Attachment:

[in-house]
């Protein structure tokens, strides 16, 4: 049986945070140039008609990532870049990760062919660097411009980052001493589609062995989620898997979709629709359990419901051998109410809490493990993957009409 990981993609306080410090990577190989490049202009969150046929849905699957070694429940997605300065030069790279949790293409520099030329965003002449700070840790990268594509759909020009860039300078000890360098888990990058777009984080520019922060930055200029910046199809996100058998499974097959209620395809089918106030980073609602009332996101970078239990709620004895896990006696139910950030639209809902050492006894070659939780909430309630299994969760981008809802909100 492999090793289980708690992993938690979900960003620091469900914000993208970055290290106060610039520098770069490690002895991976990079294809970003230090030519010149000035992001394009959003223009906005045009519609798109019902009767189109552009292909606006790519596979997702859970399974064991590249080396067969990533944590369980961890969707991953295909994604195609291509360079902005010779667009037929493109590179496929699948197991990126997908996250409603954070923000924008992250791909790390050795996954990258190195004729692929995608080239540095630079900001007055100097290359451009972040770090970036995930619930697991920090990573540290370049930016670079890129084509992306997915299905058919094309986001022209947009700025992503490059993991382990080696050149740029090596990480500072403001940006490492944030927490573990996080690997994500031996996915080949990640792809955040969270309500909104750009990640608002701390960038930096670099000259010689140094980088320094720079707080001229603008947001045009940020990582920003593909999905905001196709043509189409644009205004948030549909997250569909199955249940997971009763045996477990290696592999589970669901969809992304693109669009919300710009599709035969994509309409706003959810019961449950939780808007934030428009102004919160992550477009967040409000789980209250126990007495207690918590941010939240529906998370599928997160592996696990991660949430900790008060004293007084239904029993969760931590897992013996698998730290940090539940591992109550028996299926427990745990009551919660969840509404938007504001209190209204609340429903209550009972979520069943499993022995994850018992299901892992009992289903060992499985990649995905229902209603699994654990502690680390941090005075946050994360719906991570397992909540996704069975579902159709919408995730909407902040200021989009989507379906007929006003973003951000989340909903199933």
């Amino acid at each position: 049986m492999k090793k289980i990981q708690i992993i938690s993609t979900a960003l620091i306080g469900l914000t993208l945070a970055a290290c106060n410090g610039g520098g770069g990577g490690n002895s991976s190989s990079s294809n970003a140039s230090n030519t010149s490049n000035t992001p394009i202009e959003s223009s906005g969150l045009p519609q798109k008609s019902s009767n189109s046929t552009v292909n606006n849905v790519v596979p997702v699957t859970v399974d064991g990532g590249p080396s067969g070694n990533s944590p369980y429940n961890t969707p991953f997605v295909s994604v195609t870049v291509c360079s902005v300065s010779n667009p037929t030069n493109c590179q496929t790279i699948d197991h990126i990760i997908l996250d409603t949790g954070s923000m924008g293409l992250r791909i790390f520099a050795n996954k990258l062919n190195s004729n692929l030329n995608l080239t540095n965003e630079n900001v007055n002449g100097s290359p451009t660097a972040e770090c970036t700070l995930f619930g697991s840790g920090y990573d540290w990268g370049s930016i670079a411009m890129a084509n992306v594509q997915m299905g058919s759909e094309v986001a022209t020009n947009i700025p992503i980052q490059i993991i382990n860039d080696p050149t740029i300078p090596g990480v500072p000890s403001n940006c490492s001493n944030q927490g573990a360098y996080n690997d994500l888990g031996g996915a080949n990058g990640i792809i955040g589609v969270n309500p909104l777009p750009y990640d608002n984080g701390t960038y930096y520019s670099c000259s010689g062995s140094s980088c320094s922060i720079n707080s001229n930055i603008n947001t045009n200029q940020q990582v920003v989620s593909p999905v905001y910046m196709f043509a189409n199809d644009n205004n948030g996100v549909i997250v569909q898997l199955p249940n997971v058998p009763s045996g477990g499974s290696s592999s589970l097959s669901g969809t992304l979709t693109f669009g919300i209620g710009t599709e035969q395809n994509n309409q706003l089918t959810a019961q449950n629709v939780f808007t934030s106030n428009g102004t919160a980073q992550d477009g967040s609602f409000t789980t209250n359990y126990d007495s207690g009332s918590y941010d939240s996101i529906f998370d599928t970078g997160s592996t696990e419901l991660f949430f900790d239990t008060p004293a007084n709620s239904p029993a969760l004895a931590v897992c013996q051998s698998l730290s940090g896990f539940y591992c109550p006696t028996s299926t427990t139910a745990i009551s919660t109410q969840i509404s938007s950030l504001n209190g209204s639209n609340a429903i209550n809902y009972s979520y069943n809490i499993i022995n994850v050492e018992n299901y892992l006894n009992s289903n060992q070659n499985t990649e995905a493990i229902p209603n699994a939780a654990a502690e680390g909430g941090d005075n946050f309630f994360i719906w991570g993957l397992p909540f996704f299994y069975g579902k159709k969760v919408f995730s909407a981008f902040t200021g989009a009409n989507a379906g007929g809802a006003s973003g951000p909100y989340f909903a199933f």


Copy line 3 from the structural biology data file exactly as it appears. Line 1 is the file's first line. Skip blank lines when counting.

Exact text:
């Amino acid at each position: 049986m492999k090793k289980i990981q708690i992993i938690s993609t979900a960003l620091i306080g469900l914000t993208l945070a970055a290290c106060n410090g610039g520098g770069g990577g490690n002895s991976s190989s990079s294809n970003a140039s230090n030519t010149s490049n000035t992001p394009i202009e959003s223009s906005g969150l045009p519609q798109k008609s019902s009767n189109s046929t552009v292909n606006n849905v790519v596979p997702v699957t859970v399974d064991g990532g590249p080396s067969g070694n990533s944590p369980y429940n961890t969707p991953f997605v295909s994604v195609t870049v291509c360079s902005v300065s010779n667009p037929t030069n493109c590179q496929t790279i699948d197991h990126i990760i997908l996250d409603t949790g954070s923000m924008g293409l992250r791909i790390f520099a050795n996954k990258l062919n190195s004729n692929l030329n995608l080239t540095n965003e630079n900001v007055n002449g100097s290359p451009t660097a972040e770090c970036t700070l995930f619930g697991s840790g920090y990573d540290w990268g370049s930016i670079a411009m890129a084509n992306v594509q997915m299905g058919s759909e094309v986001a022209t020009n947009i700025p992503i980052q490059i993991i382990n860039d080696p050149t740029i300078p090596g990480v500072p000890s403001n940006c490492s001493n944030q927490g573990a360098y996080n690997d994500l888990g031996g996915a080949n990058g990640i792809i955040g589609v969270n309500p909104l777009p750009y990640d608002n984080g701390t960038y930096y520019s670099c000259s010689g062995s140094s980088c320094s922060i720079n707080s001229n930055i603008n947001t045009n200029q940020q990582v920003v989620s593909p999905v905001y910046m196709f043509a189409n199809d644009n205004n948030g996100v549909i997250v569909q898997l199955p249940n997971v058998p009763s045996g477990g499974s290696s592999s589970l097959s669901g969809t992304l979709t693109f669009g919300i209620g710009t599709e035969q395809n994509n309409q706003l089918t959810a019961q449950n629709v939780f808007t934030s106030n428009g102004t919160a980073q992550d477009g967040s609602f409000t789980t209250n359990y126990d007495s207690g009332s918590y941010d939240s996101i529906f998370d599928t970078g997160s592996t696990e419901l991660f949430f900790d239990t008060p004293a007084n709620s239904p029993a969760l004895a931590v897992c013996q051998s698998l730290s940090g896990f539940y591992c109550p006696t028996s299926t427990t139910a745990i009551s919660t109410q969840i509404s938007s950030l504001n209190g209204s639209n609340a429903i209550n809902y009972s979520y069943n809490i499993i022995n994850v050492e018992n299901y892992l006894n009992s289903n060992q070659n499985t990649e995905a493990i229902p209603n699994a939780a654990a502690e680390g909430g941090d005075n946050f309630f994360i719906w991570g993957l397992p909540f996704f299994y069975g579902k159709k969760v919408f995730s909407a981008f902040t200021g989009a009409n989507a379906g007929g809802a006003s973003g951000p909100y989340f909903a199933f």